Surgery Preferred Over Nonoperative Care for Achilles Tendon Rupture
The results of this study may help doctors and patients decide how to treat an acute rupture of the Achilles tendon. Previous studies support surgical repair over nonoperative treatment for this injury. This study confirms those findings and offers a comparison between the two treatment choices.
The main advantage of surgery compared with nonoperative care to repair the torn Achilles tendon is a lower rerupture rate. But the rates of infection, scarring, and nerve injury is much higher for surgical repair.
There is some suggestion that the complication rate after surgical repair of a ruptured Achilles tendon will continue to decline over the next few years with improved surgical technique. Surgeons can use minimally invasive (MI) methods. This allows for much smaller incisions and less disruption of the intact soft tissues.
After surgery, the patient can wear a special brace called functional bracing. The brace allows the individual to walk, exercise, and train for sports. Recovery is faster and return to work and sports occurs sooner. The risk of rerupture and other complications is low with bracing.
Nonoperative care is usually by casting or splinting to immobilize the leg. The foot is held in a position of slight plantar flexion (toes pointing down). This takes the pressure off the healing tendon. There is no risk of nerve injury as there would be with surgery. But recovery is delayed due to weakness of the injured calf muscle.
The authors of this study compare these two types of treatments. Patients with an acute Achilles tendon rupture treated within 72 hours were randomly placed in one of two groups.
Most injuries occurred in adults between the ages of 30 and 40. The injury happened while playing sports such as tennis, squash, and volleyball.
The first group had minimally invasive surgery to stitch the torn tendon back in place. A small incision (less than two inches long) was made. After surgery, a cast was applied and worn for one week. This was followed by six weeks of tape bandaging to protect the healing tendon. The foot was placed in slight plantar flexion using a heel raise. The height of the heel was slowly lowered over a period of several weeks until it was removed completely.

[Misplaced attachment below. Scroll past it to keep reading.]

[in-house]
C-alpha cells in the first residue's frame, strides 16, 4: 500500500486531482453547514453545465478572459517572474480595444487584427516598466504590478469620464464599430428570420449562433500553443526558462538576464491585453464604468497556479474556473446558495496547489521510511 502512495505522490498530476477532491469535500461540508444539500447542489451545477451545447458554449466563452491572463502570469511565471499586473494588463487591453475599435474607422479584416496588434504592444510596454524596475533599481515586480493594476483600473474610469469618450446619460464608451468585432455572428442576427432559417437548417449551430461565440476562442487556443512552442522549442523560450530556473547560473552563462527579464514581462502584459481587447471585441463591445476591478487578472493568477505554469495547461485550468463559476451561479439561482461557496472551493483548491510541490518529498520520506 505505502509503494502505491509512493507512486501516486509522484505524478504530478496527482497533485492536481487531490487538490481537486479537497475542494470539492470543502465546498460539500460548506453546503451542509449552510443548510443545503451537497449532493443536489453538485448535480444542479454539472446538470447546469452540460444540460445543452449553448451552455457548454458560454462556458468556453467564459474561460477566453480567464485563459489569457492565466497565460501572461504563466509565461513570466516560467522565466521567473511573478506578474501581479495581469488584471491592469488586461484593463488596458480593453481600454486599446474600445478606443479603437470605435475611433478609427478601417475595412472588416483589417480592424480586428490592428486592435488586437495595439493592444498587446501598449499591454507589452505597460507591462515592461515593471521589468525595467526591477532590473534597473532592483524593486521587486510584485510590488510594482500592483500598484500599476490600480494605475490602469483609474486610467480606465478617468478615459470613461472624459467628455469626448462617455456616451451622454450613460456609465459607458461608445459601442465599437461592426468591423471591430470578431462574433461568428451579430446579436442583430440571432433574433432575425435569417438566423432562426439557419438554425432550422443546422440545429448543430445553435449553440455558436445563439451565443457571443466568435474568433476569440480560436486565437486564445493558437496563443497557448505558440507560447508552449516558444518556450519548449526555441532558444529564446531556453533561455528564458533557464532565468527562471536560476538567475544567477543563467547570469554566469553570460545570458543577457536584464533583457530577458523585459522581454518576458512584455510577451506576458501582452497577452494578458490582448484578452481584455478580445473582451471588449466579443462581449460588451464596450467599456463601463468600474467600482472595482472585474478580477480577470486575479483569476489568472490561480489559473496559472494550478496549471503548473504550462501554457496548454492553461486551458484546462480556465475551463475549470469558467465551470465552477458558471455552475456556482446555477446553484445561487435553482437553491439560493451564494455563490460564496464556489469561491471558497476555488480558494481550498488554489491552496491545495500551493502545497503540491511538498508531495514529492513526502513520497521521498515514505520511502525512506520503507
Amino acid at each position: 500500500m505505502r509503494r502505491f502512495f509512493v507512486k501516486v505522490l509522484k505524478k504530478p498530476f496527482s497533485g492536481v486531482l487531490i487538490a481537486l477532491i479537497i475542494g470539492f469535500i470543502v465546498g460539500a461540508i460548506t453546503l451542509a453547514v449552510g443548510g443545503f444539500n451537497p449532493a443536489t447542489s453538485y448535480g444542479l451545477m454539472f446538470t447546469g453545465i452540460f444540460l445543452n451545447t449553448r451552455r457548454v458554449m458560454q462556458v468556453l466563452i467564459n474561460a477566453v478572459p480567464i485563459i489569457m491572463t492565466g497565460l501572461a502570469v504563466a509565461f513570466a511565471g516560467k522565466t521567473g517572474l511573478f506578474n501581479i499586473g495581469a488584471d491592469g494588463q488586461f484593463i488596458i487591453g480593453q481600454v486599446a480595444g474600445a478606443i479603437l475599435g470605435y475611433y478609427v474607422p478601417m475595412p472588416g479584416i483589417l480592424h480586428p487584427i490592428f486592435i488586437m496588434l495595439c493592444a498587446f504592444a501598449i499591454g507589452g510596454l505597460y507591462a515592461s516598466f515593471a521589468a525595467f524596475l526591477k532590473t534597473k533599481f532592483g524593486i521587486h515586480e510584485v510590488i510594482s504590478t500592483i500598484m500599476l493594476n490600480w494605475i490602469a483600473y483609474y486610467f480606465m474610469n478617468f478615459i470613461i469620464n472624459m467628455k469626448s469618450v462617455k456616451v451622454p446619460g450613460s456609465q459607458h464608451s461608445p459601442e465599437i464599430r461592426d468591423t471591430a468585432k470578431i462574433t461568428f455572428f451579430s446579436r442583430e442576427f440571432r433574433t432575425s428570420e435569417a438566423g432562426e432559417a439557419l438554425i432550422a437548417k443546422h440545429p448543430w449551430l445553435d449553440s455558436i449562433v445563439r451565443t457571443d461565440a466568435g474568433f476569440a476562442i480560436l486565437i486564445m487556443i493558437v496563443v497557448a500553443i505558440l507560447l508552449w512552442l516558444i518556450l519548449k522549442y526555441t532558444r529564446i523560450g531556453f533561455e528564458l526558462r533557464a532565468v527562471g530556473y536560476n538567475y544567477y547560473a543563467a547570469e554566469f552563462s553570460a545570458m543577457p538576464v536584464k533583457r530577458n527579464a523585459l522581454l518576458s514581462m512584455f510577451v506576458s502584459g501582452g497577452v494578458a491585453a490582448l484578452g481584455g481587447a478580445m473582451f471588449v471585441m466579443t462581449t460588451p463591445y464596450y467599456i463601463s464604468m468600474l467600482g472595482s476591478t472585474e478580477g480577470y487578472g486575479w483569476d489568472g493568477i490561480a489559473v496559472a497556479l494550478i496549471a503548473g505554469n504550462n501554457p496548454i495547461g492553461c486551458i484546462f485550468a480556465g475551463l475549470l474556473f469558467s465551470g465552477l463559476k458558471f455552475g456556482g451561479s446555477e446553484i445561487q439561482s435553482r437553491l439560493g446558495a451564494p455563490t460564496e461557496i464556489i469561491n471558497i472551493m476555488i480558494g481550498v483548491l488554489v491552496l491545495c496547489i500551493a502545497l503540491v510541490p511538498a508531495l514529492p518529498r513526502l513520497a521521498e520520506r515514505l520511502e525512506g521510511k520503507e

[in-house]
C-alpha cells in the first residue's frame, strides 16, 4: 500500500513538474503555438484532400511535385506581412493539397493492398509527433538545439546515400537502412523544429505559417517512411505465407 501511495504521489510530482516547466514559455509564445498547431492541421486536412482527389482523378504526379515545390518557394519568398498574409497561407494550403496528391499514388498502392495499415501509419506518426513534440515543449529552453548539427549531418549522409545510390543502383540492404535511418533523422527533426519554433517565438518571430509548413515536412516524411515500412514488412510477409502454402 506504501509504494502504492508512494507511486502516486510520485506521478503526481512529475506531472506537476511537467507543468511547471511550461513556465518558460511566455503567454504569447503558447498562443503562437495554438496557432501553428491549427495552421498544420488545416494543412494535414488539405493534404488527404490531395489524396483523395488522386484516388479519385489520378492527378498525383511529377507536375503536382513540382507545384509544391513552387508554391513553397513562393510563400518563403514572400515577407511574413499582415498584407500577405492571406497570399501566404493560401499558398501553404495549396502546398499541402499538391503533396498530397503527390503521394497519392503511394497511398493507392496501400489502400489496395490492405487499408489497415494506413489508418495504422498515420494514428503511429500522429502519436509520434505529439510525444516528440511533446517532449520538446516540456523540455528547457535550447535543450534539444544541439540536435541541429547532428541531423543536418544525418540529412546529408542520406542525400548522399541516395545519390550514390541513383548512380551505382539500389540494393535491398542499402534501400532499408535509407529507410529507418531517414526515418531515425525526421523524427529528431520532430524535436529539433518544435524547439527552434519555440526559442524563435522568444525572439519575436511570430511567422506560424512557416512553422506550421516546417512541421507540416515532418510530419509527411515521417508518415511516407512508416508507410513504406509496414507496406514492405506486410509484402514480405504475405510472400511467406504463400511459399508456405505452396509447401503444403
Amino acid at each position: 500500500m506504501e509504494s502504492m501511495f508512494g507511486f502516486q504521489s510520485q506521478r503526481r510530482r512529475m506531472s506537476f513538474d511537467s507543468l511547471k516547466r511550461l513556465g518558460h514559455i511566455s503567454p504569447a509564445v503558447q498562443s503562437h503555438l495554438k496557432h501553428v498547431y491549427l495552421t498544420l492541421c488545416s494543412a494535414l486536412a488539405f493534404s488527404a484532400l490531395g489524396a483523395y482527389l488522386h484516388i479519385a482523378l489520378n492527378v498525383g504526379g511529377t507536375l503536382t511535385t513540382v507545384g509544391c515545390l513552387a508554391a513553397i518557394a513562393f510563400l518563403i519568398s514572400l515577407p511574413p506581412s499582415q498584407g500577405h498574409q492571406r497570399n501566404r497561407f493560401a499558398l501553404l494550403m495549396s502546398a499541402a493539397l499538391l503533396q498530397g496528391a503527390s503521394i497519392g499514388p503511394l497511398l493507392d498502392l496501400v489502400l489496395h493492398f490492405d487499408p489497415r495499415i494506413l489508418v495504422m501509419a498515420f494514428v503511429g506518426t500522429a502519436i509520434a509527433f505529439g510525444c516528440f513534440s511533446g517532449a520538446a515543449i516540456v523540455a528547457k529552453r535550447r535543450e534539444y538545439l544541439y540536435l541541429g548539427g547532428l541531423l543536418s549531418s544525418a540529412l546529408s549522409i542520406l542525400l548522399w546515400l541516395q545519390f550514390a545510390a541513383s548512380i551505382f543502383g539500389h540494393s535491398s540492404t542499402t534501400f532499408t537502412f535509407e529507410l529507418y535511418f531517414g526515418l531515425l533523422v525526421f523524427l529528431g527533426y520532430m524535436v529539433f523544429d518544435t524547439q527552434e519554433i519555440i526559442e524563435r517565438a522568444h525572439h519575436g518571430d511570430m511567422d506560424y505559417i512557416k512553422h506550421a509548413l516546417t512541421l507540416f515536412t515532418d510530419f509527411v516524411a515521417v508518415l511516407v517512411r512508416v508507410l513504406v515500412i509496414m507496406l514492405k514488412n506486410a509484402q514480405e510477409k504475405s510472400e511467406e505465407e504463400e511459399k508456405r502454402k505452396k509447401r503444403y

Patients in the nonoperative group were placed in a slightly plantar flexed cast for a week. This was followed by a period of time wearing a functional bracing system. The brace was made of lightweight plastic with a vacuum cushion inside. The sole was removable to allow for adjusting the amount of plantar flexion. The brace was to be worn continuously without taking it off between medical appointments. It was devised in such a way that the researchers would know if the patient took it off when he or she wasn't supposed to remove it.
In both groups, full weight-bearing was allowed on flat surfaces. Crutches could be used at first but these were not needed after the first week.
Results were measured using complications (other than reruptures). The number of reruptures were recorded but not expected to be different between the two groups. Range-of-motion, strength, and pain were measured. Satisfaction with treatment, return to work, and participation in sports were additional results measured. Patients were followed for a full year.
As it turned out, there were more reruptures in the nonoperative group (15 per cent) compared to the surgical group (five per cent). The major complications were skin-related (infections, sores, blisters). Most of the skin problems occurred as a result of the brace (nonoperative care) or tape bandaging (used after surgery).
Early on after the treatment, patients in the surgical group were less satisfied and in more pain than the nonoperative group. But as time went by, this reversed. At three and 12 months, the opposite was true. The nonoperative group had more pain and was less satisfied than the surgical group.
Time off work was significantly longer for the nonoperative group. But more patients in the nonoperative group were able to return to their former levels of sport within one year compared to the surgically treated patients. Further evaluation revealed other reasons (job or family) for the difference between these two statistics.
In summary, when using complications after treatment as a measure of results, surgical management of acute Achilles tendon ruptures was favored over nonoperative care. Problems with skin breakdown using the brace suggest the need to look for ways to improve the bracing system.
Roderick Metz, MD, et al. Acute Achilles Tendon Rupture. In The American Journal of Sports Medicine. September 2008. Vol. 36. No. 9. Pp. 1688-1694.